Topics of Interest

New Research on the Myths Regarding Instructions Doctors Give Following Surgery

Building the Evidence Base for Postoperative (and Postpartum) Advice

Dr. Parker’s Note: I have summarized most of the information from this paper in a new web page: Caring for Yourself After Surgery.

Authors: Minig, L; Trimble, E; Sarsotti, C; Sebastiani, M; Spong, C.

Journal: Obstetrics & Gynecology:  October 2009 – Volume 114, pp 892-900

Study from: National Institutes of Health, Bethesda, Maryland

Problem:  Following surgery, doctors give fairly standard instructions regarding what activities the patient can, and cannot, do.  Unfortunately, there is little science to back up these recommendations.

Study: The authors reviewed studies related to post-operative instructions from medical journals, medical textbooks in obstetrics, gynecology, and general surgery, the American College of Obstetricians and Gynecologists Practice Bulletins and Committee Opinions and clinical guidelines of Royal College of Obstetricians and Gynecologists of the United Kingdom in order to evaluate current recommendations.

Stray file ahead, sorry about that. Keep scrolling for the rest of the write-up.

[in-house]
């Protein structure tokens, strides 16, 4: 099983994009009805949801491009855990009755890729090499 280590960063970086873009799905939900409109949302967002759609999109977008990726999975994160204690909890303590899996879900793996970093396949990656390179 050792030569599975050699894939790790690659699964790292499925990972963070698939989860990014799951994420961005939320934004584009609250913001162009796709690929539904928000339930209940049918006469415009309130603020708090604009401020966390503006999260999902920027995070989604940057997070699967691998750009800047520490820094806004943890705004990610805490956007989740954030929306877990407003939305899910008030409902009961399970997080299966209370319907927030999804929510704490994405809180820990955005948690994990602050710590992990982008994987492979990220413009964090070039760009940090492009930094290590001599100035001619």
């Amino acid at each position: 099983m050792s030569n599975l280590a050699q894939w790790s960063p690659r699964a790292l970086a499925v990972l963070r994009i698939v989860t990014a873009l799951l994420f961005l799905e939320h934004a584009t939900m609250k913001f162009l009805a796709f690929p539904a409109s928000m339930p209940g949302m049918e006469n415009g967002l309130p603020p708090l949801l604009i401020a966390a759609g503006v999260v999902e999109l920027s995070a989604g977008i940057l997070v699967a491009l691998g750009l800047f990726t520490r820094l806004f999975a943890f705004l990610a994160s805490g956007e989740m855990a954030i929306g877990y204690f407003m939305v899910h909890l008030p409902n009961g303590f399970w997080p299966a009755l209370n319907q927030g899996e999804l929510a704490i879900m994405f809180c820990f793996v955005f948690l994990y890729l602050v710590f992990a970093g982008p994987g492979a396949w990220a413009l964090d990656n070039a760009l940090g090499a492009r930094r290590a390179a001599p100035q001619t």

Authors’ Conclusions: Resumption of usual activities after gynecologic surgery helps integrate women back into their normal life. Available data do not support many of the recommendations previously provided. Restrictions on lifting and climbing stairs should be reconsidered. Guidance on driving should focus on the concern about driving while using narcotic medications rather than concern about opening the wound. Much more study is needed to better define all the above issues.

Dr. Parker’s Comments: As the authors state in the introduction to the article, “recommendations for activity after discharge remain based on tradition and anecdote”.  To the authors’ credit, they investigated current recommendations and came up with little evidence to support what we usually tell women.

The authors suggest that the new recommendations be fully tested by scientific study, but since this is unlikely to happen soon (or ever), it is best to discuss the new recommendations with your doctor.

Patients are often each others’ best resource for finding and sharing information about recovery after surgery. I encourage you to post comments on this post if you have something helpful to share.

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Disclaimer: The ideas, procedures and suggestions contained on this web site are not intended as a substitute for consulting with your physician. All matters regarding your health require medical supervision.

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